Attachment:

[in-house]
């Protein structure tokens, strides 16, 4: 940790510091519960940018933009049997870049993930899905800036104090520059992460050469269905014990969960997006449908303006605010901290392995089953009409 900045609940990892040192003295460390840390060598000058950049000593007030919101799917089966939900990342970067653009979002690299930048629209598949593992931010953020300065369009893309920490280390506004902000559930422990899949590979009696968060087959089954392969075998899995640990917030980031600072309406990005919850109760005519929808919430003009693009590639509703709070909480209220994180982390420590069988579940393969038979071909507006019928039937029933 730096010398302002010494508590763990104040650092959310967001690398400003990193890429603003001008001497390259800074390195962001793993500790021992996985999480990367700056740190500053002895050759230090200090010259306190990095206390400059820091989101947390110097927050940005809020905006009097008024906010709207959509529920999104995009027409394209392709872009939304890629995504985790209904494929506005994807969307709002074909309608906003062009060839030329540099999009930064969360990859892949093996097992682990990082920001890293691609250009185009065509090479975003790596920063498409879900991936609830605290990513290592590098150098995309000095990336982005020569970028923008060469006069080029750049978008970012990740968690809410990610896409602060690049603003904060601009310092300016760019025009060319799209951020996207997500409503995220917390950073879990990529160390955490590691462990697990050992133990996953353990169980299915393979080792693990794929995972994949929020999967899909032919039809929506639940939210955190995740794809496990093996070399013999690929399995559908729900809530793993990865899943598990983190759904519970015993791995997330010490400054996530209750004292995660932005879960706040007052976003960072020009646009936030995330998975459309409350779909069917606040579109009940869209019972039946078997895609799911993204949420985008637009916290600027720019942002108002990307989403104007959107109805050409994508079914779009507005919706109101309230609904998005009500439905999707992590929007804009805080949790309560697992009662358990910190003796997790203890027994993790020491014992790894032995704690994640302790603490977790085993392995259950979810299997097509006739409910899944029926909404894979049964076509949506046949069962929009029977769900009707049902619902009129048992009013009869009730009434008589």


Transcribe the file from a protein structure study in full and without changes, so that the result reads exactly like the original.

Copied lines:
[in-house]
């Protein structure tokens, strides 16, 4: 940790510091519960940018933009049997870049993930899905800036104090520059992460050469269905014990969960997006449908303006605010901290392995089953009409 900045609940990892040192003295460390840390060598000058950049000593007030919101799917089966939900990342970067653009979002690299930048629209598949593992931010953020300065369009893309920490280390506004902000559930422990899949590979009696968060087959089954392969075998899995640990917030980031600072309406990005919850109760005519929808919430003009693009590639509703709070909480209220994180982390420590069988579940393969038979071909507006019928039937029933 730096010398302002010494508590763990104040650092959310967001690398400003990193890429603003001008001497390259800074390195962001793993500790021992996985999480990367700056740190500053002895050759230090200090010259306190990095206390400059820091989101947390110097927050940005809020905006009097008024906010709207959509529920999104995009027409394209392709872009939304890629995504985790209904494929506005994807969307709002074909309608906003062009060839030329540099999009930064969360990859892949093996097992682990990082920001890293691609250009185009065509090479975003790596920063498409879900991936609830605290990513290592590098150098995309000095990336982005020569970028923008060469006069080029750049978008970012990740968690809410990610896409602060690049603003904060601009310092300016760019025009060319799209951020996207997500409503995220917390950073879990990529160390955490590691462990697990050992133990996953353990169980299915393979080792693990794929995972994949929020999967899909032919039809929506639940939210955190995740794809496990093996070399013999690929399995559908729900809530793993990865899943598990983190759904519970015993791995997330010490400054996530209750004292995660932005879960706040007052976003960072020009646009936030995330998975459309409350779909069917606040579109009940869209019972039946078997895609799911993204949420985008637009916290600027720019942002108002990307989403104007959107109805050409994508079914779009507005919706109101309230609904998005009500439905999707992590929007804009805080949790309560697992009662358990910190003796997790203890027994993790020491014992790894032995704690994640302790603490977790085993392995259950979810299997097509006739409910899944029926909404894979049964076509949506046949069962929009029977769900009707049902619902009129048992009013009869009730009434008589």